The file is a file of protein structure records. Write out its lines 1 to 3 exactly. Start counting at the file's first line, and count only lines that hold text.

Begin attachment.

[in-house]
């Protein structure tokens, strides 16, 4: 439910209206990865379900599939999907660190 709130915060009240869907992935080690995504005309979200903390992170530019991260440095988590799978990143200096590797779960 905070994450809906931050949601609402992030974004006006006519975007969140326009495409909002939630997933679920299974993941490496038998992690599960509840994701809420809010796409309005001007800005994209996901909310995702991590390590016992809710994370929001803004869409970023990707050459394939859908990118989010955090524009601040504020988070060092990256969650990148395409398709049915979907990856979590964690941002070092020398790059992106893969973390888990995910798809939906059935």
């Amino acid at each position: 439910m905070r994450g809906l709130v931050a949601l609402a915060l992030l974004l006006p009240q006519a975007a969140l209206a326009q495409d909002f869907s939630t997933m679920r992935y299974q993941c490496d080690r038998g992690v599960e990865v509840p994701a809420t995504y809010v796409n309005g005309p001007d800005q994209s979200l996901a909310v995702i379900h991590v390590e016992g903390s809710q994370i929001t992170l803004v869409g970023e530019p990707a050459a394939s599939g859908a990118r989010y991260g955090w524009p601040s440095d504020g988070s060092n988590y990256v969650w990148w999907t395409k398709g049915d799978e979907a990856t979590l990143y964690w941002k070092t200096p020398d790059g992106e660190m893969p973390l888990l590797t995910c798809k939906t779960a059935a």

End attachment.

[in-house]
């Protein structure tokens, strides 16, 4: 439910209206990865379900599939999907660190 709130915060009240869907992935080690995504005309979200903390992170530019991260440095988590799978990143200096590797779960 905070994450809906931050949601609402992030974004006006006519975007969140326009495409909002939630997933679920299974993941490496038998992690599960509840994701809420809010796409309005001007800005994209996901909310995702991590390590016992809710994370929001803004869409970023990707050459394939859908990118989010955090524009601040504020988070060092990256969650990148395409398709049915979907990856979590964690941002070092020398790059992106893969973390888990995910798809939906059935």
């Amino acid at each position: 439910m905070r994450g809906l709130v931050a949601l609402a915060l992030l974004l006006p009240q006519a975007a969140l209206a326009q495409d909002f869907s939630t997933m679920r992935y299974q993941c490496d080690r038998g992690v599960e990865v509840p994701a809420t995504y809010v796409n309005g005309p001007d800005q994209s979200l996901a909310v995702i379900h991590v390590e016992g903390s809710q994370i929001t992170l803004v869409g970023e530019p990707a050459a394939s599939g859908a990118r989010y991260g955090w524009p601040s440095d504020g988070s060092n988590y990256v969650w990148w999907t395409k398709g049915d799978e979907a990856t979590l990143y964690w941002k070092t200096p020398d790059g992106e660190m893969p973390l888990l590797t995910c798809k939906t779960a059935a």